I have been mourning the last days over the terrorist attack that happened in my country, Denmark, and the murder of 21 Christians Egyptians. I have been in chock, angry, sad, felt powerless, confused, and my thoughts have been racing back and forth, not knowing where to go. I mourn that a 22-year-old “kid” whose parents were refugees from Palestine, and he was born and raised and went to Danish schools, and he ended up the way he did. He was taught to hate Jews and apparently, he was radicalized in prison. I wish someone had preached the gospel to him. I cannot understand how he became an extremist. I cannot just blame his parents or the Islamic teaching he had received.
I and many Danes feel that we have failed, as a society, and individually. We feel guilt that he didn’t feel he was a part of our society and didn’t believe in our values. It can happen again. I pray my nation’s politicians, judges, police, teachers and social workers can improve their work to integrate people in my nation.
I have a feeling I haven’t done enough. Recently I’ve been more aware of what it means to follow Christ. I have not loved enough. These days, I’m studying the commandments of love. As a part of my study I’m reading the Christian philosopher Søren Kierkegaard’s book, Works of love, which is about Christian love, agape, and I will refer to this book in the following text.
I shall love my neighbor. My neighbors are not just my family and friends, my neighbors are everyone. We are all human beings. The Danish philosopher K.E. Løgstrup said
“We never have anything to do with another human being without holding some portion of his life in our hands.”
I have a continuing debt to love other people (Romans 13:8).
I read five sentences and thought this was poorly written. I read the whole page and I began to have an unpleasant feeling in my chest, I felt insecurity and fear. This book is supposed to be romantic.
The book I’m talking about is “Fifty Shades of Grey”. I remember when the book was launched some years ago, it was very popular in Denmark, but I didn’t pay much attention to the book. When I heard the book was dreadfully written and contained bondage, discipline, sadism and masochism, I decided the book was not worth of my money or time.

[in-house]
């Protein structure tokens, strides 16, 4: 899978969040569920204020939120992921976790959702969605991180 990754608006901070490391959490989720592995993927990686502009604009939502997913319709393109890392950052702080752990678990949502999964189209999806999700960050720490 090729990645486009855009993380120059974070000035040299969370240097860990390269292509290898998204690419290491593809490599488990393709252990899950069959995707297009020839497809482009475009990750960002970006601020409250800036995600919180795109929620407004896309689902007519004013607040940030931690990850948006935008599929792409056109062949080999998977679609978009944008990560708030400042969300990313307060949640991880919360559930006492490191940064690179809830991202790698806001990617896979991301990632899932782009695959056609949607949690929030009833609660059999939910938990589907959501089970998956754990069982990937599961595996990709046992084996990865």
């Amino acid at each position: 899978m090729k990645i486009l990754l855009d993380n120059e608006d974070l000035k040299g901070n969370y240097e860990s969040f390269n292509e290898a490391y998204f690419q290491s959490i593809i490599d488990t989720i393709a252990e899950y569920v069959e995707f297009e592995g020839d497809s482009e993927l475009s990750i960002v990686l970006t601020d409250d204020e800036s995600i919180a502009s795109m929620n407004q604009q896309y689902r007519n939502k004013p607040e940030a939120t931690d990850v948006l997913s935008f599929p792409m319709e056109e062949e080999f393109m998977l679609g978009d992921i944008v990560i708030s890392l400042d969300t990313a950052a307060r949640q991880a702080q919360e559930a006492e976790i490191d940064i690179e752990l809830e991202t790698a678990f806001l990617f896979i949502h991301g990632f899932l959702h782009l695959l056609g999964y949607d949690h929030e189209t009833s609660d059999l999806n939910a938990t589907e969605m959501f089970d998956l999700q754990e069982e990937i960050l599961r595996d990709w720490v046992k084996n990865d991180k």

Now the book has been adapted into a movie, and I found it was important for me to take part in the discussion about the film. I had not read the book, but I found a free excerpt on the Internet and decided to read it, since I thought I should read some before coming to a judgment. The excerpt was 19 pages long, but I couldn’t endure more than three pages. I love reading and I am a writer myself, but these sentences were a pain to read. However, the quality of the text was not the worst part, the content was the worst. I read that one of the female protagonists Ana wakes up confused, doesn’t know where she is. When she sees Christian, the male protagonist, she has a strange feeling, she starts feeling like a 2 year-old, feels very small and whispers to Christian. He is described as a control freak, he hardly expresses any feelings, but seems cold, we are told he has stalked Ana, and she feels he scolds her. I get the impression that she’s afraid of him. I will also tell you that Ana is a 21-years-old virgin when she meets him.
A quote from the movie: “No, please. I can’t do this, not now. I need some time. Please.” “Oh Ana, don’t overthink this.”
How people choose to spice their marriage and sex life with role play, sadism and masochism is none of my business, but I’m concerned about the young people of our society. What does this book and movie teach young women (and young men) about love and relationships?
The mud of rotten flesh seduces
Lying shadows build castles in the air
the castles are prisons
sinners are prisoners…..How is it possible for sinners to learn to love?
A slave of the law
I grew up with the commandments of love. My parents taught me the values of helping and loving other people, but in many ways, it was impossible for me to follow the commandments of love. I believed there was a God, but that was I all I knew. I didn’t love myself and it was hard for me to love other people, because I didn’t know Jesus.
When I was 17 years-old, I met Jesus and became a Christian, but for many years, I did the evil, which I didn’t want to do. “For the good that I would I do not: but the evil which I would not, that I do.” (Romans 7:19). I often read my Bible, but I couldn’t understand why Paul all the time said I was not allowed to sin. I mourned that it was impossible for me to stop sinning. How was I a new person and how had my old person died? (Ephesians 4) How could I live in the Spirit, and what were the fruits of the Spirit? I tried, I tried and I tried, but I failed. I tried by my own strength and thoughts to love my neighbor, and I never succeeded. Why?
Mark my words! I, Paul, tell you that if you let yourselves be circumcised, Christ will be of no value to you at all. Again I declare to every man who lets himself be circumcised that he is obligated to obey the whole law. You who are trying to be justified by the law have been alienated from Christ; you have fallen away from grace. For through the Spirit we eagerly await by faith the righteousness for which we hope. For in Christ Jesus neither circumcision nor uncircumcision has any value. The only thing that counts is faith expressing itself through love. (Gal 5:2-6)